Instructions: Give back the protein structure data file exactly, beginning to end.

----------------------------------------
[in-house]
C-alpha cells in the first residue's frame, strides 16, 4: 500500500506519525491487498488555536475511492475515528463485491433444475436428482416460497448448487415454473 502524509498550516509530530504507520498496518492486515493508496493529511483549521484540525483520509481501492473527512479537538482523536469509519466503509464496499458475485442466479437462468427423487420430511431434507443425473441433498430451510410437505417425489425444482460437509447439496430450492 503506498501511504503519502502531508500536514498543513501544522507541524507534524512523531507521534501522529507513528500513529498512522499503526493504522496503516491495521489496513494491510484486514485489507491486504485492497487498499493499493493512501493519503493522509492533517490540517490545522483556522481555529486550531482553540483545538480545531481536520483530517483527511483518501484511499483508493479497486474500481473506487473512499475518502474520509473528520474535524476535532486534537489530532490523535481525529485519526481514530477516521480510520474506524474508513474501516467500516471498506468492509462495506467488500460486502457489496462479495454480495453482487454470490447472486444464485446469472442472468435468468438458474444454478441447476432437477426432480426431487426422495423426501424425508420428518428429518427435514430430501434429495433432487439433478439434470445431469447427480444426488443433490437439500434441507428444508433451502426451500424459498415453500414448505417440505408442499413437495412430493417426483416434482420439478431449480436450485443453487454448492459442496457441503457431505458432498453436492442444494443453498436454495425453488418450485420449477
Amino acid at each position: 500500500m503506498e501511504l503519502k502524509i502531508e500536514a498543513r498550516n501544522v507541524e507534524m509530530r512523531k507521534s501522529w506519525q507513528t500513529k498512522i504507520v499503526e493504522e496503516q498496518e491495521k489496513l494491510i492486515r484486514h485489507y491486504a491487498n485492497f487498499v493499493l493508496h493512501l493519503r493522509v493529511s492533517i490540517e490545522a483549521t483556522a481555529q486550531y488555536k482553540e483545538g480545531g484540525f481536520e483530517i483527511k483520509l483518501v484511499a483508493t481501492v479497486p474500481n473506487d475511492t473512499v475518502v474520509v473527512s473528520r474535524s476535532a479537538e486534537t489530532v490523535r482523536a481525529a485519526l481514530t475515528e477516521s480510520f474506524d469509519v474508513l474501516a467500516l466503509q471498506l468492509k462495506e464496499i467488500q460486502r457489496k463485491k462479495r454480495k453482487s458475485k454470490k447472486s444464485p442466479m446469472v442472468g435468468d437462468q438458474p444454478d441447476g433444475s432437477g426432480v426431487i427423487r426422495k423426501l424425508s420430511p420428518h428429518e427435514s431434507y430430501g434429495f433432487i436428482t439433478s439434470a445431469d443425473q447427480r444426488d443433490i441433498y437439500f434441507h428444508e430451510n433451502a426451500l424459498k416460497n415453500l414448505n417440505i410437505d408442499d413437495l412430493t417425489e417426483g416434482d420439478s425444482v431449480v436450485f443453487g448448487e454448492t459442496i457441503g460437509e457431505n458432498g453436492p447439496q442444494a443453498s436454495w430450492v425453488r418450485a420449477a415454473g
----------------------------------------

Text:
[in-house]
C-alpha cells in the first residue's frame, strides 16, 4: 500500500506519525491487498488555536475511492475515528463485491433444475436428482416460497448448487415454473 502524509498550516509530530504507520498496518492486515493508496493529511483549521484540525483520509481501492473527512479537538482523536469509519466503509464496499458475485442466479437462468427423487420430511431434507443425473441433498430451510410437505417425489425444482460437509447439496430450492 503506498501511504503519502502531508500536514498543513501544522507541524507534524512523531507521534501522529507513528500513529498512522499503526493504522496503516491495521489496513494491510484486514485489507491486504485492497487498499493499493493512501493519503493522509492533517490540517490545522483556522481555529486550531482553540483545538480545531481536520483530517483527511483518501484511499483508493479497486474500481473506487473512499475518502474520509473528520474535524476535532486534537489530532490523535481525529485519526481514530477516521480510520474506524474508513474501516467500516471498506468492509462495506467488500460486502457489496462479495454480495453482487454470490447472486444464485446469472442472468435468468438458474444454478441447476432437477426432480426431487426422495423426501424425508420428518428429518427435514430430501434429495433432487439433478439434470445431469447427480444426488443433490437439500434441507428444508433451502426451500424459498415453500414448505417440505408442499413437495412430493417426483416434482420439478431449480436450485443453487454448492459442496457441503457431505458432498453436492442444494443453498436454495425453488418450485420449477
Amino acid at each position: 500500500m503506498e501511504l503519502k502524509i502531508e500536514a498543513r498550516n501544522v507541524e507534524m509530530r512523531k507521534s501522529w506519525q507513528t500513529k498512522i504507520v499503526e493504522e496503516q498496518e491495521k489496513l494491510i492486515r484486514h485489507y491486504a491487498n485492497f487498499v493499493l493508496h493512501l493519503r493522509v493529511s492533517i490540517e490545522a483549521t483556522a481555529q486550531y488555536k482553540e483545538g480545531g484540525f481536520e483530517i483527511k483520509l483518501v484511499a483508493t481501492v479497486p474500481n473506487d475511492t473512499v475518502v474520509v473527512s473528520r474535524s476535532a479537538e486534537t489530532v490523535r482523536a481525529a485519526l481514530t475515528e477516521s480510520f474506524d469509519v474508513l474501516a467500516l466503509q471498506l468492509k462495506e464496499i467488500q460486502r457489496k463485491k462479495r454480495k453482487s458475485k454470490k447472486s444464485p442466479m446469472v442472468g435468468d437462468q438458474p444454478d441447476g433444475s432437477g426432480v426431487i427423487r426422495k423426501l424425508s420430511p420428518h428429518e427435514s431434507y430430501g434429495f433432487i436428482t439433478s439434470a445431469d443425473q447427480r444426488d443433490i441433498y437439500f434441507h428444508e430451510n433451502a426451500l424459498k416460497n415453500l414448505n417440505i410437505d408442499d413437495l412430493t417425489e417426483g416434482d420439478s425444482v431449480v436450485f443453487g448448487e454448492t459442496i457441503g460437509e457431505n458432498g453436492p447439496q442444494a443453498s436454495w430450492v425453488r418450485a420449477a415454473g